CBS and Viacom finally completed their merger after rumors over the past few years of joining forces, and more than fourteen years after the two companies had split apart initially. The deal follows about three years of drama around the various power players involved in bringing together two large media companies in an era of increased competition in the industry.
The new company will be split 61% to CBS stockholders and 39% to Viacom stockholders, and is estimated to generate $28 billion in revenue. It will be called ViacomCBS, will integrate content from both companies into the ever-popular area of streaming with the CBS All Access application.
However, the combined company will continue to license their programs to Netflix, Amazon, and others because of the enhanced revenue that can bring to their portfolio as well. The new content library is deep and their audience reach is massive, which will serve the new company well in negotiating for advertising dollars with the Fall TV season ready to begin soon.
The new ViacomCBS can compete in the space, but is dwarfed by Netflix ($136 billion in revenue), Disney ($245 billion in revenue), and Comcast ($193 billion in revenue) and one prevailing theory is that they are positioned now to acquire another media company to keep pace with the rest of the industry.
Some media industry experts have linked the newly merger companies to potentially target AMC Networks for consolidation. Some other reports have ViacomCBS in negotiations with Sony Pictures, Lions Gate (to purchase Starz), and Discovery Networks all as potential acquisitions that would help them compete with Netflix, Disney, and Comcast.
The immediate future revolves around integrating the personnel of both companies and determine who will take on some of the responsibilities of leadership in newly structured business units as well as on the corporate level.
The flipside to this deal is that some politicians have criticized the merger saying that it will limit competition, increase price of cable, satellite or streaming services. This observation is certainly justified based on the backdrop of the AT&T merger with Time Warner which produced some of those same consumer issues. WarnerMedia, the name of the new company, had content pulled from cable providers and available only on DirecTV, which is also owned by AT&T.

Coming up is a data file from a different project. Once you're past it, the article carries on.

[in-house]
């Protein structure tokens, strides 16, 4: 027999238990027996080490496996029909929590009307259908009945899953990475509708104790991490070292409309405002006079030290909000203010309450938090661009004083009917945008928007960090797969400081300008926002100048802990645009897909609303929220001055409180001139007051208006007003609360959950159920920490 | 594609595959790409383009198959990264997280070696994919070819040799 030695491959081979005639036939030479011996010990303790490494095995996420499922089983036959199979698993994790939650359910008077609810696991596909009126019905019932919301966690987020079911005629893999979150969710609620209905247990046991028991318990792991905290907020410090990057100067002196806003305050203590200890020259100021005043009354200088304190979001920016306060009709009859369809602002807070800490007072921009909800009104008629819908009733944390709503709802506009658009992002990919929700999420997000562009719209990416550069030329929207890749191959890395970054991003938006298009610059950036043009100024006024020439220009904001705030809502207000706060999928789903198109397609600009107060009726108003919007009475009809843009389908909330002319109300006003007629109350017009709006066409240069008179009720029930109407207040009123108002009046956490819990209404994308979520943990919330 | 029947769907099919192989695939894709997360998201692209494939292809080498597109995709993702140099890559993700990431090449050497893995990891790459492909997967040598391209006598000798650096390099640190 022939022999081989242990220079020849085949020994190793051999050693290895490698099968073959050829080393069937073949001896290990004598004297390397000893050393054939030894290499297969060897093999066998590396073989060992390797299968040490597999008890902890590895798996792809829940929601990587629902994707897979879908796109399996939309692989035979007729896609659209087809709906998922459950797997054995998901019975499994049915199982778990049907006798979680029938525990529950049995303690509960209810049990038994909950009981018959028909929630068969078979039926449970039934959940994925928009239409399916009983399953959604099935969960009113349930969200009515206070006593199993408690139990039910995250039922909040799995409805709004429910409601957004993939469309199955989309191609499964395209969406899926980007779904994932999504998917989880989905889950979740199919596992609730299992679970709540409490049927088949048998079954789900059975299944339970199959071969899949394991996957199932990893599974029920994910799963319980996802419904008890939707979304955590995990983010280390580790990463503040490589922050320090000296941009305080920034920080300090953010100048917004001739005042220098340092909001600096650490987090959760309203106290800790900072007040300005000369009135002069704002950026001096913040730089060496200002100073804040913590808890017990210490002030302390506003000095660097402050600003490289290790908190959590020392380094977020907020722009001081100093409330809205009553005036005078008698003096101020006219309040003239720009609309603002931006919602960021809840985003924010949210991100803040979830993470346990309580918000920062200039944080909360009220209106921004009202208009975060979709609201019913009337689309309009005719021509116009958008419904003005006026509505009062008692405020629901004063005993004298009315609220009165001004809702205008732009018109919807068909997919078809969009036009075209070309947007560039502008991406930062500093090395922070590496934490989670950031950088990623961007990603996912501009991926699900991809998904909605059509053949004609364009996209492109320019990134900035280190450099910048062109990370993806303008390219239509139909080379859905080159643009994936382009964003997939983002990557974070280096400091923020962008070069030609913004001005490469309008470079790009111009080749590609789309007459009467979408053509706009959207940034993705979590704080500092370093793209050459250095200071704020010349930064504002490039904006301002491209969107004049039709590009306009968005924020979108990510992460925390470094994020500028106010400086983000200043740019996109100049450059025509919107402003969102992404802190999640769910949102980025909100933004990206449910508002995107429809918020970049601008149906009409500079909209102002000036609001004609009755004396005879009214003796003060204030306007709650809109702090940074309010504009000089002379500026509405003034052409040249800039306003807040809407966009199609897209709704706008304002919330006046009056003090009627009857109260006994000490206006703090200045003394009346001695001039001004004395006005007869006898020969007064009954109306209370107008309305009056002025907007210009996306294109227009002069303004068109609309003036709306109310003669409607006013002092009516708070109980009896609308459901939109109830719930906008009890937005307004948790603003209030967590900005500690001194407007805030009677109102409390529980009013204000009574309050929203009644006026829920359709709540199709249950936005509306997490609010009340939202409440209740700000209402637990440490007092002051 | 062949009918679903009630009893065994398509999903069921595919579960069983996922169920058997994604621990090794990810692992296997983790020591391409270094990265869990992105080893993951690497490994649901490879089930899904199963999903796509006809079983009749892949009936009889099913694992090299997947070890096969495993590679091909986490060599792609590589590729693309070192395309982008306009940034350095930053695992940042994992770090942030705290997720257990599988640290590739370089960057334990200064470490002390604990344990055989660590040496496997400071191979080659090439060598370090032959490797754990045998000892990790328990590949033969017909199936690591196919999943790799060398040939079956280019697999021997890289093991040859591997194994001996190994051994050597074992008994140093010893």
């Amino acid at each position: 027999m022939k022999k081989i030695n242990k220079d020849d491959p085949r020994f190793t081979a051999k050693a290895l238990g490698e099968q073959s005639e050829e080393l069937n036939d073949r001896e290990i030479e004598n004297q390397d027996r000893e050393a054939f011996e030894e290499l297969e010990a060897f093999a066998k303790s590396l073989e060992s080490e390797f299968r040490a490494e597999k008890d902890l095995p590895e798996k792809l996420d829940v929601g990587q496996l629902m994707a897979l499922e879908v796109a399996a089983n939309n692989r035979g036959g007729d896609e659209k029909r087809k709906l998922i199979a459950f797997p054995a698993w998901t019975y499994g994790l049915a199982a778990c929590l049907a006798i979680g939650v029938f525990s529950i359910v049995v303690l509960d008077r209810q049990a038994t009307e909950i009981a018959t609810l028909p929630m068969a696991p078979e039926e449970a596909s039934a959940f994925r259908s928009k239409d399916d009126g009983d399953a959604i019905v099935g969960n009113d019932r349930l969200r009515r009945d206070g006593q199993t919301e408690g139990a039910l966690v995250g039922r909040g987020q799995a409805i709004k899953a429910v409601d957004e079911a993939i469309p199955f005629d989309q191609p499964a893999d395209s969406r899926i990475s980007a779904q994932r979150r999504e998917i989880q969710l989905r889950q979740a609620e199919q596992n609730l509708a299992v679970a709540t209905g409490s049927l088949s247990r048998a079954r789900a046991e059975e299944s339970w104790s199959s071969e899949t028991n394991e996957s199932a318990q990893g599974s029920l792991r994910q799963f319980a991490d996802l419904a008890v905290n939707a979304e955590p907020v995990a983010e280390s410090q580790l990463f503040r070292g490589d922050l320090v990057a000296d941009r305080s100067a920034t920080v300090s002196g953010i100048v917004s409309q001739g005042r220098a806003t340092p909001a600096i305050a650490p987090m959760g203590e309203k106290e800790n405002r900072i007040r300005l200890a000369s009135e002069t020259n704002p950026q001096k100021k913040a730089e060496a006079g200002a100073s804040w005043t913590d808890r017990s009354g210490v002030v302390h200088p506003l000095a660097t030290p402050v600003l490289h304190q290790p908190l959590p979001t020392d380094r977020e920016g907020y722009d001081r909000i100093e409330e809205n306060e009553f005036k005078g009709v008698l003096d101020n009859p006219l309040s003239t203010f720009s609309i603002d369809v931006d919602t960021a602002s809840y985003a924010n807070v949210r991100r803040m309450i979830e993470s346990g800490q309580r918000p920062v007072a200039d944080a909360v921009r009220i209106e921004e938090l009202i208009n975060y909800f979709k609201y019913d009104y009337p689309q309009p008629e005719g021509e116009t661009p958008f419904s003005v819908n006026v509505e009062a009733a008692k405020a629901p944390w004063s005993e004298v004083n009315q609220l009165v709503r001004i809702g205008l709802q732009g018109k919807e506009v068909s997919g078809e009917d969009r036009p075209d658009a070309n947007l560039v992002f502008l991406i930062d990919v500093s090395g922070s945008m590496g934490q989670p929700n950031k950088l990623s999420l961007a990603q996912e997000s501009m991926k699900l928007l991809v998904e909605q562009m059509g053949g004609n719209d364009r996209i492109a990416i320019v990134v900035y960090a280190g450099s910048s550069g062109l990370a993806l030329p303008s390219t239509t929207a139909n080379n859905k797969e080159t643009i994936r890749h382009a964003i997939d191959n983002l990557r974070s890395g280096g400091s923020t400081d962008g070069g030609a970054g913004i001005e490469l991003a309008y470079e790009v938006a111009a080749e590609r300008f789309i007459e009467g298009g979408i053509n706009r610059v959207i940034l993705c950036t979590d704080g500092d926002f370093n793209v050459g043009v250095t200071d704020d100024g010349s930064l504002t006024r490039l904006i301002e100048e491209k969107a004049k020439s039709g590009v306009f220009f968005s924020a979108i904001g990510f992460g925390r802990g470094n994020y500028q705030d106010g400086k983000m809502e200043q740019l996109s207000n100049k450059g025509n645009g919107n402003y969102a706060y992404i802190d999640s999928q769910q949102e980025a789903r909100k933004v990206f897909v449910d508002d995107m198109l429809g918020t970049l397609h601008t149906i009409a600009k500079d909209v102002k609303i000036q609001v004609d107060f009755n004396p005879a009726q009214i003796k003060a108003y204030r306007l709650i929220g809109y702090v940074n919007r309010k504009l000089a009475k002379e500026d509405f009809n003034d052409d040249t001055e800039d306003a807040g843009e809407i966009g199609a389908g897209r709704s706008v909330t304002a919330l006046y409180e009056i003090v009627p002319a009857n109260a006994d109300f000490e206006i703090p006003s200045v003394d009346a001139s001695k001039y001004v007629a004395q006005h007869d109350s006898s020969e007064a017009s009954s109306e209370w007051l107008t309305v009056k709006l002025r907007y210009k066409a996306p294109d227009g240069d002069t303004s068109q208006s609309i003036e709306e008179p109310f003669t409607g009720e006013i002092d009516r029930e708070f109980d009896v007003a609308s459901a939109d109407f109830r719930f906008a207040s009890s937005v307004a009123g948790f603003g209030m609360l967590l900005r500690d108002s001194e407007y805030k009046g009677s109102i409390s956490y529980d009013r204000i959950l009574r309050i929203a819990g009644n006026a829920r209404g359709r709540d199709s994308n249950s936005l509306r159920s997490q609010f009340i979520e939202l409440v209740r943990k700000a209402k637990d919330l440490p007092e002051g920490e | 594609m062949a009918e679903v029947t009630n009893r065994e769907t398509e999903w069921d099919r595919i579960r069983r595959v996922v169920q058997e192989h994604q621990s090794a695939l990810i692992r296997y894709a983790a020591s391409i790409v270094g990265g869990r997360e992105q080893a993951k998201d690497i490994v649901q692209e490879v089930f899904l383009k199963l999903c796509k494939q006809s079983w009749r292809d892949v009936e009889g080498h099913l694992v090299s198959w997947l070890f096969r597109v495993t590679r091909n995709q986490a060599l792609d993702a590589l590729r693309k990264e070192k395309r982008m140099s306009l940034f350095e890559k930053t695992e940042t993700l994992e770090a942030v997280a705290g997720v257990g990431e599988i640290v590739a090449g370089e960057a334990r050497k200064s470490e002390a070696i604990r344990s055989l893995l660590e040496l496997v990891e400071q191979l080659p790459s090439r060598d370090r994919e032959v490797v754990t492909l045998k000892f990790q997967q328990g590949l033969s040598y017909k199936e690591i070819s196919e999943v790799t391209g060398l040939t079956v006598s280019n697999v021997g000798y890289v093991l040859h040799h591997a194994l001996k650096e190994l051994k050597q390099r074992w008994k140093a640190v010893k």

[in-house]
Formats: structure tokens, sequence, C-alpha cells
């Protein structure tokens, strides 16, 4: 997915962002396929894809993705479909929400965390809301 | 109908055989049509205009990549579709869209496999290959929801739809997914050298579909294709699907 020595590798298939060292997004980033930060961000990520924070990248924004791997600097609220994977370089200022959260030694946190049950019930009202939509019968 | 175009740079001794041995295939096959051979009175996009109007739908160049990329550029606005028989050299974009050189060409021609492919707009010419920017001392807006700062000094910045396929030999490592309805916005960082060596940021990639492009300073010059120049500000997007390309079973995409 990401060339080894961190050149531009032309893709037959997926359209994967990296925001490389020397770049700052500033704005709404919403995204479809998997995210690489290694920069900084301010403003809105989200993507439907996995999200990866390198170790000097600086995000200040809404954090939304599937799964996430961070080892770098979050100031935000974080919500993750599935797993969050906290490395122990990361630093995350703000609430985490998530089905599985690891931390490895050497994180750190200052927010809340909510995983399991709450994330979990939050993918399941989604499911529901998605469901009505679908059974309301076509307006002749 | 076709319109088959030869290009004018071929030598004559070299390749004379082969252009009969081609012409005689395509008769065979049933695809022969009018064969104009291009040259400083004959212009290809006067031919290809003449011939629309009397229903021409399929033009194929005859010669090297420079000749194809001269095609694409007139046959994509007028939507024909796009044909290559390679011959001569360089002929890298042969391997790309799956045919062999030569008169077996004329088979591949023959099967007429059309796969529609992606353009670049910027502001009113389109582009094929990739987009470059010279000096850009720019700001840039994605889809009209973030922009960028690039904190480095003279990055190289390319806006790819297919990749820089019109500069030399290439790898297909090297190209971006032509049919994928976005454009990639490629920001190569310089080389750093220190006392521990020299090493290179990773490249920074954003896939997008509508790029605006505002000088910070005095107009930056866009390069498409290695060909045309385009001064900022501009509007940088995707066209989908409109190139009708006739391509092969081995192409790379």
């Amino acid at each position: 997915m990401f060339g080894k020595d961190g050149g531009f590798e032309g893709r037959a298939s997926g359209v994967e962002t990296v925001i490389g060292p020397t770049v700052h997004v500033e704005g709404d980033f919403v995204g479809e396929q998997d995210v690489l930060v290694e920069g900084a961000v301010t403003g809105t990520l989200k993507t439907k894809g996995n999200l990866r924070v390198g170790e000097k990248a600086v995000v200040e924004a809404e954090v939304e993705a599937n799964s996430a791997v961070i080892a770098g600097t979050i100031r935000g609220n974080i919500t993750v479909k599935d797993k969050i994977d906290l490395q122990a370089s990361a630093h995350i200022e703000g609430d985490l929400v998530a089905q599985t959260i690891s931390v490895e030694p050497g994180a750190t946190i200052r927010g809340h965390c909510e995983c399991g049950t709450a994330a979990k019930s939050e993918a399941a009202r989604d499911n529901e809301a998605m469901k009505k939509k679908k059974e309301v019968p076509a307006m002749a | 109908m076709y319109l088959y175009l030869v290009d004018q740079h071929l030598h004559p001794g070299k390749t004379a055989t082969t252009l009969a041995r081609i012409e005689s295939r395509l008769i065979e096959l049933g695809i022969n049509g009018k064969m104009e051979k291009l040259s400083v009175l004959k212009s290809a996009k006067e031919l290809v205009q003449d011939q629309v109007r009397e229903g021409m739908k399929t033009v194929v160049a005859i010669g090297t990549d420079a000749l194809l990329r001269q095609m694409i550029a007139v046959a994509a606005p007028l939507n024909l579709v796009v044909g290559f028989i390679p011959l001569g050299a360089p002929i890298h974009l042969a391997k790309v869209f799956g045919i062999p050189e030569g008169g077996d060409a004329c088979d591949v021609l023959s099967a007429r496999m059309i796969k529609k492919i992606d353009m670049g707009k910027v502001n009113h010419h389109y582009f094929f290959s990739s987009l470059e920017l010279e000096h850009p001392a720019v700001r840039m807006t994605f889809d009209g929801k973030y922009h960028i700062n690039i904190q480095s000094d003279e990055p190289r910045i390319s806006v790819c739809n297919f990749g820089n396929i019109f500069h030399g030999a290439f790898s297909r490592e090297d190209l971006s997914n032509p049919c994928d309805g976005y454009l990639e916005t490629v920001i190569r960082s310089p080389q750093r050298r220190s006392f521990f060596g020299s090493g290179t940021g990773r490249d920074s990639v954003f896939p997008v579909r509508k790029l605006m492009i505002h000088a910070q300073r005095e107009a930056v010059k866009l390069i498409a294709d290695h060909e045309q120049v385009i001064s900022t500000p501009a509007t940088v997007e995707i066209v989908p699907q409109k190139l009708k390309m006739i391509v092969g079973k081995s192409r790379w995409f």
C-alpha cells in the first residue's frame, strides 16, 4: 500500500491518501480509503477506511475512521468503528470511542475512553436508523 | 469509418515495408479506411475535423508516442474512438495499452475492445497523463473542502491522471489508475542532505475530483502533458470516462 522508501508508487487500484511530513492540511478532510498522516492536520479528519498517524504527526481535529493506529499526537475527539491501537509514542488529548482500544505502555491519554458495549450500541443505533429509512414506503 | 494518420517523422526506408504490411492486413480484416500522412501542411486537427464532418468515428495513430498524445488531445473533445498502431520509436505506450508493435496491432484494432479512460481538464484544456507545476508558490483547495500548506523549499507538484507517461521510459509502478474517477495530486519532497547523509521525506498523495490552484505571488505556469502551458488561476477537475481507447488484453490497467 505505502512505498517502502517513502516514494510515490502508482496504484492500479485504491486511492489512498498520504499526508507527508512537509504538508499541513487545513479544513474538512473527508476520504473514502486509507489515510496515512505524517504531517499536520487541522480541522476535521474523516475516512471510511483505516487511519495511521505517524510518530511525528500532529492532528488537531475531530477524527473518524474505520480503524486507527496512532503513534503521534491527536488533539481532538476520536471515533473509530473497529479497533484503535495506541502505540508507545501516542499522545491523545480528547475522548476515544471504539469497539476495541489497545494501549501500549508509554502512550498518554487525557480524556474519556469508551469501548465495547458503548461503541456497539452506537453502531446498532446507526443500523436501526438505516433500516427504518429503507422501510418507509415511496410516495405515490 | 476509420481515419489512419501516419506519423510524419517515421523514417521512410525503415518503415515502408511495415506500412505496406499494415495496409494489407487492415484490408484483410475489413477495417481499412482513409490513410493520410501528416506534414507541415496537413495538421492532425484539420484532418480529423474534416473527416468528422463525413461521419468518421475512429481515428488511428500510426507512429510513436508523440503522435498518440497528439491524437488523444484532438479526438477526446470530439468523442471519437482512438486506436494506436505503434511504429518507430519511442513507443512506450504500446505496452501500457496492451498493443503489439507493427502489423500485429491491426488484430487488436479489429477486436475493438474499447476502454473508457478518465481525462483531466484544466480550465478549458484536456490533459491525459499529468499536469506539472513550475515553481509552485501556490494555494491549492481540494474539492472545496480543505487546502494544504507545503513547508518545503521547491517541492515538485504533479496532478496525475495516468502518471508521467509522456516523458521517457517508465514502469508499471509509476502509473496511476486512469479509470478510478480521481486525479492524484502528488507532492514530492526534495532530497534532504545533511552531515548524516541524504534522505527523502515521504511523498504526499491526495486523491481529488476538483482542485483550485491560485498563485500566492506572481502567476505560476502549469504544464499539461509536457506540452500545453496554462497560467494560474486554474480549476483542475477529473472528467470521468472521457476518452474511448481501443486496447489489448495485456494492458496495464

This maneuver has caused trepidation whenever media companies are consolidated or merged in the current climate. The CEO of the new company is Bob Bakish, and the Chairman of CBS is Joe Ianniello and they are looking to maximize some of the advertising revenue because they reach over 20% of all television viewers, and their strategy is trying to leverage that better as a combined entity in those negotiations with advertisers and sponsors.
CBS has also an uphill climb ahead of them with the harassment claims and the multiple reports of toxic work environment claims that have made headlines in recent years. The new executive team has promised a climate of “inclusiveness” and the company has made big changes to the CBS News division naming a female to the top executive post there, and installed Norah O’Donnell as the anchor of their flagship evening news broadcast.
CBS and Viacom have so many synergies that make sense in this deal, and the hope from their executive leadership and Wall Street analysts is that this new merged entity can usher in a new chapter for CBS amidst their struggles recently. The upcoming television season and the Fall “sweeps” period will prove whether or not this merger will begin a new day at the company, or if it will remain the status quo.
(Background courtesy of Business Insider, CNN, Vox.com, and Boston Globe)